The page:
Private William Lawrence’s name is one of those inscribed on stone here. William Lawrence was 28 years old, from a farm very close to where we stand, and serving with the 8th Royal Dublin Fusiliers. On the night of 27th April 1916, he stood with his fellow Irishmen at Hulluch in France. Clouds of smoke rolled towards the line and William and the men around him raced to put on their gas masks. And then, nothing. No attack. No gas. Only relief.
Then, a little more than an hour later, what came blowing through their lines was chlorine gas. In the confusion that followed the previous false alarm, their reaction was perhaps slowed. Their losses were devastating. Blinded, burned and in agony William and his comrades died, as the German attack commenced.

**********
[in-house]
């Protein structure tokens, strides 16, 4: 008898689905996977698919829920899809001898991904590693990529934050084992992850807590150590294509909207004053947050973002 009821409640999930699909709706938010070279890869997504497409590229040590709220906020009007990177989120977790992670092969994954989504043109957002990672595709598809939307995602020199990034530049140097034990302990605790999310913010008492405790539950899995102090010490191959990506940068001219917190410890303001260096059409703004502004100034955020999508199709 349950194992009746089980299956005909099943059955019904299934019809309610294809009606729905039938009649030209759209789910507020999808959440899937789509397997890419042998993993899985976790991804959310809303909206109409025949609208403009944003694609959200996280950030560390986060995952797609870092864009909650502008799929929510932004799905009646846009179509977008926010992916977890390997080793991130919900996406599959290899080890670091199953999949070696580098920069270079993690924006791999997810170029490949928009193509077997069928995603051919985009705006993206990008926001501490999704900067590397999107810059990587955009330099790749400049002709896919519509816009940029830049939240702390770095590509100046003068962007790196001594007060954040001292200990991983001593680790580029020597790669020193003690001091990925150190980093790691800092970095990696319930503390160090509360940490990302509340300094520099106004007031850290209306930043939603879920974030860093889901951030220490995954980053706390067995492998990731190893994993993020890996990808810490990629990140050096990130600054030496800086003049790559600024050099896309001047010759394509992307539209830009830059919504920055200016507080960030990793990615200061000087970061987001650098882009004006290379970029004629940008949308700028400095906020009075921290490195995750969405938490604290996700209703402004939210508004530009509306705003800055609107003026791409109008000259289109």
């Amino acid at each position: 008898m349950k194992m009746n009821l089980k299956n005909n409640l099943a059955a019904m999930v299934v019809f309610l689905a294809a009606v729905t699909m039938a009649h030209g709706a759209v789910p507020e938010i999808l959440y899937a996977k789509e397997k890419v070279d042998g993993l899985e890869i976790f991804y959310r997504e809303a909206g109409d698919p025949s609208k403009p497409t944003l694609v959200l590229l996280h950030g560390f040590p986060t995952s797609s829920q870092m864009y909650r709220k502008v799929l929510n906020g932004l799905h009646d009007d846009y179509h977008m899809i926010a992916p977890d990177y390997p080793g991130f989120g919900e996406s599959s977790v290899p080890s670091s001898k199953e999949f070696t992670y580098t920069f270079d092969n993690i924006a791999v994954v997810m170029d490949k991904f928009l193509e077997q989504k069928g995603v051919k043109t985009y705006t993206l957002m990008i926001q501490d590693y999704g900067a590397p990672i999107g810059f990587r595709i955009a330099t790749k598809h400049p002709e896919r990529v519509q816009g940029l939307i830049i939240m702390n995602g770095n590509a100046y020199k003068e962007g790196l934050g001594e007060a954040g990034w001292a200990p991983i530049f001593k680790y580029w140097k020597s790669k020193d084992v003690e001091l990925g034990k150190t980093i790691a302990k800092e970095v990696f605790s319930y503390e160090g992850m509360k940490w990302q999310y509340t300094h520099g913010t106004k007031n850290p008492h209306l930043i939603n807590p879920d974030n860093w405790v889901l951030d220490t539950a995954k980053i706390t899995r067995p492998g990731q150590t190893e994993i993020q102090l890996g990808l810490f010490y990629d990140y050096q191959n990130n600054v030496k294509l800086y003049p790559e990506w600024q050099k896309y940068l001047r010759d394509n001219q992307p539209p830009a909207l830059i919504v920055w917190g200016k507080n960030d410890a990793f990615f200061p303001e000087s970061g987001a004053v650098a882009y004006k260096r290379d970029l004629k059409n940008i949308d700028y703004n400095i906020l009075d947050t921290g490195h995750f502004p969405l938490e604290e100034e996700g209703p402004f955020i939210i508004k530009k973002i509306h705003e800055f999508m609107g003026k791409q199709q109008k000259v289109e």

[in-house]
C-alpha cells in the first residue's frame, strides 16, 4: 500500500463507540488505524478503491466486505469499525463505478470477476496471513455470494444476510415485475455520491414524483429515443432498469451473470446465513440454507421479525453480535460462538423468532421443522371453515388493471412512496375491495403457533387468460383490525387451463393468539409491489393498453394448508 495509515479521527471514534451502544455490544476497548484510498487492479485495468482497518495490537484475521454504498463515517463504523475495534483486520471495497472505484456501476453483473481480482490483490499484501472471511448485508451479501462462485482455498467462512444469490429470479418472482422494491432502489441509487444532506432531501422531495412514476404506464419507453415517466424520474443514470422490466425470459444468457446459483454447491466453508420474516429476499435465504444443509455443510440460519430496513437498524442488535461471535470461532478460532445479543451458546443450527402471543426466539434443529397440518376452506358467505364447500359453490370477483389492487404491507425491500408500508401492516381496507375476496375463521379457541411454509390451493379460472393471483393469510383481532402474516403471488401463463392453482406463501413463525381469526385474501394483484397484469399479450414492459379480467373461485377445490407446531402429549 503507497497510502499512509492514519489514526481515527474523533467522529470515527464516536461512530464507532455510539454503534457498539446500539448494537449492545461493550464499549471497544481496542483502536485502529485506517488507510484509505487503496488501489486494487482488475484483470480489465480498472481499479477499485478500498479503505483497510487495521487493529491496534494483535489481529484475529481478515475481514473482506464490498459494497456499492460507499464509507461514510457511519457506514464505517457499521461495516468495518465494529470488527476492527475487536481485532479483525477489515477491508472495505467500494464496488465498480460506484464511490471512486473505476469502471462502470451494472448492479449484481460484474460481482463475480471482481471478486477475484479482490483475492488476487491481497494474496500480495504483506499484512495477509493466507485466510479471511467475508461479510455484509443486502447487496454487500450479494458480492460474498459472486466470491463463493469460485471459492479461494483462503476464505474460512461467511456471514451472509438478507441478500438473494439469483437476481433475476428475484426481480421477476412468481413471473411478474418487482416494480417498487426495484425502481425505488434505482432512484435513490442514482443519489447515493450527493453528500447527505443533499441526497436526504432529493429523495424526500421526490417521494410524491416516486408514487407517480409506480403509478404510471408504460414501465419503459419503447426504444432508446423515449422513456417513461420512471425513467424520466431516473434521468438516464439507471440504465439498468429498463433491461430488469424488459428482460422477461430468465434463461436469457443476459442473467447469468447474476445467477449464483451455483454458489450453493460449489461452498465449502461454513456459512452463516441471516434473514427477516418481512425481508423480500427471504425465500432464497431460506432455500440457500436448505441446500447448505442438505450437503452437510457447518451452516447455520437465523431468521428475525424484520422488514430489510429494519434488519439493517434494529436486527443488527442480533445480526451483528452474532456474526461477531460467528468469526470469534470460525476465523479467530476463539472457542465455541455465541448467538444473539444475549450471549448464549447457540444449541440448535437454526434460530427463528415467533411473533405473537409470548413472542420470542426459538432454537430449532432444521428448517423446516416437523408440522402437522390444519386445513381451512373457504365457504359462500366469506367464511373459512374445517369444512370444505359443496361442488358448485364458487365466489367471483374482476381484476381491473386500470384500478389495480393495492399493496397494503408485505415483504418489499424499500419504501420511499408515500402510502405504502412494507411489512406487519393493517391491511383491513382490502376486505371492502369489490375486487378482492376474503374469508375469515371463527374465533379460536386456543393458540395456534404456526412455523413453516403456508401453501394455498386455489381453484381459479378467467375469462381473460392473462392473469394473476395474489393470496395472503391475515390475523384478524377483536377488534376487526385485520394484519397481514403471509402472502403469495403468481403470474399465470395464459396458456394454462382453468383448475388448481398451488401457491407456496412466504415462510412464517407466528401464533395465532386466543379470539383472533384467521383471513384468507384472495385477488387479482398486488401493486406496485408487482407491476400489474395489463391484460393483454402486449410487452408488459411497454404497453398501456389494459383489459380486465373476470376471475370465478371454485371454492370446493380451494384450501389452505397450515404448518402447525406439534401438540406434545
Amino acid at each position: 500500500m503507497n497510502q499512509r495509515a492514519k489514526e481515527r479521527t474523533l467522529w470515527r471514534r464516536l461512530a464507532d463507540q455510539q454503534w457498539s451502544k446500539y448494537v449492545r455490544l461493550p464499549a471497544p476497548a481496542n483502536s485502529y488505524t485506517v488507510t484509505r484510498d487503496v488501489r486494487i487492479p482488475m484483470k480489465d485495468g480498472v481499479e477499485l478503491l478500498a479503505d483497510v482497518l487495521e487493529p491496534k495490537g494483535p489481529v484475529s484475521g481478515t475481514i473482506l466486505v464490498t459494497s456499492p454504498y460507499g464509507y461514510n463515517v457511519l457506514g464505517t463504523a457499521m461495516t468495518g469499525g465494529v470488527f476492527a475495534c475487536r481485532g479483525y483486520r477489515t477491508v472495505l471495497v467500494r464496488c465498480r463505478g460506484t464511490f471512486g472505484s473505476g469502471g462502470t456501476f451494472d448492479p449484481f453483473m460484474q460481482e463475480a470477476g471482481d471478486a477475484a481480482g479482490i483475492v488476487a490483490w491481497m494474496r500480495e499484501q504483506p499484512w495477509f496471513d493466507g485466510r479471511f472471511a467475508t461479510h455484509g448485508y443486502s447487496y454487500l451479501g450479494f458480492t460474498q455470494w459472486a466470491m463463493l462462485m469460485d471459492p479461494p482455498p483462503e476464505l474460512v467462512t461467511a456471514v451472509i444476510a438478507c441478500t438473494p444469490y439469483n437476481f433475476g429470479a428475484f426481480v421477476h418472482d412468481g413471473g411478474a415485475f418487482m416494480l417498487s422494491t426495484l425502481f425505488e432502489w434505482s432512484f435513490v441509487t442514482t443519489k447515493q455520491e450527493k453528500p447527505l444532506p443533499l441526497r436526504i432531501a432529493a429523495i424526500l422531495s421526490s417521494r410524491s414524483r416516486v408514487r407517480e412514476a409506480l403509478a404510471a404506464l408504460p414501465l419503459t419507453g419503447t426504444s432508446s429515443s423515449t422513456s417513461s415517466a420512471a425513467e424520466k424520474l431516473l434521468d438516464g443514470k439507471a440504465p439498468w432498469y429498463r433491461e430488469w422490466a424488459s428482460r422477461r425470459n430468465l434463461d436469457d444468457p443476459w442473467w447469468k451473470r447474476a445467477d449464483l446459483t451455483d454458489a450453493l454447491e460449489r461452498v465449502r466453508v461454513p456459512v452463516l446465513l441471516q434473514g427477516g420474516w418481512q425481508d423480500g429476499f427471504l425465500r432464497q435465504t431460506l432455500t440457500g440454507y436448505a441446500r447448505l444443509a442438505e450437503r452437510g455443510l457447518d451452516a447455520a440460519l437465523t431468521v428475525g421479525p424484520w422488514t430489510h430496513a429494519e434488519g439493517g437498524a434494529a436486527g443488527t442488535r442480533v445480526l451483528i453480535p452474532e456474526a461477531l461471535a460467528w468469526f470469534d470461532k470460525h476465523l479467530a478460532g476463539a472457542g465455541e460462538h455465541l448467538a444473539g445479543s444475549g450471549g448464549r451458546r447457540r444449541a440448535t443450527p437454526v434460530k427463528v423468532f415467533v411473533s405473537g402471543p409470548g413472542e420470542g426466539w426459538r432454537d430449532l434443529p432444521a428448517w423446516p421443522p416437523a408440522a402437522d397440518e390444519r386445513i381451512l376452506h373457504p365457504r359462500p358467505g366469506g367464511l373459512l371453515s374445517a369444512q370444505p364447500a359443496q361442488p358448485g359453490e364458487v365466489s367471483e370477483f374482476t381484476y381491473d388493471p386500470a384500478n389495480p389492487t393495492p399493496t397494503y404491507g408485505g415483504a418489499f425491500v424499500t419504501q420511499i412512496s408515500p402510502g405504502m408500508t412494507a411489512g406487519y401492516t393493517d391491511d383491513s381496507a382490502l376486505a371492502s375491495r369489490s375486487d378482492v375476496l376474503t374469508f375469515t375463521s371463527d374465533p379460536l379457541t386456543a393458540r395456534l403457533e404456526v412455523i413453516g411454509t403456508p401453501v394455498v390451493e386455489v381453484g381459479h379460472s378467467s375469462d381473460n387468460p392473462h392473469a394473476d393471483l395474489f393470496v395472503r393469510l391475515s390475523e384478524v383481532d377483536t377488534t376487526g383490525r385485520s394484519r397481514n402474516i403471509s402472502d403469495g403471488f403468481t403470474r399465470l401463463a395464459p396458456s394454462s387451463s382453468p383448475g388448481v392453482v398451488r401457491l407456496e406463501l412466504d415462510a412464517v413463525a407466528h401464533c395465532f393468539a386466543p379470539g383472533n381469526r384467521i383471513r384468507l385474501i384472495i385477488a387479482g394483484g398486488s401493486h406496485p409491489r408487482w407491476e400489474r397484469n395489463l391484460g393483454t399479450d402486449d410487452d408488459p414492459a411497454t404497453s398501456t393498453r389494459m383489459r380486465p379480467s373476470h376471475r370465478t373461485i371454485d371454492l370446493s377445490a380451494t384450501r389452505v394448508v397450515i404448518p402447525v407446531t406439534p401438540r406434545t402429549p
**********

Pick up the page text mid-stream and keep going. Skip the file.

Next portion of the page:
William Lawrence has no known grave.
He is remembered on the memorial at Loos.
And now he is remembered here.
I believe what we can reasonably say is that people from this island fought and died in the war to provide for their families, in defence of Britain and the empire, in the cause of Irish independence, or any of a range of personal ideals and motivations. Indeed, in his address to you last year, John Bruton quoted John Redmond’s address where he stopped to address a parade of Irish Volunteers and, referring to the German invasion of Belgium, urged them to support the allied cause “in defence of right and freedom and religion in this war”.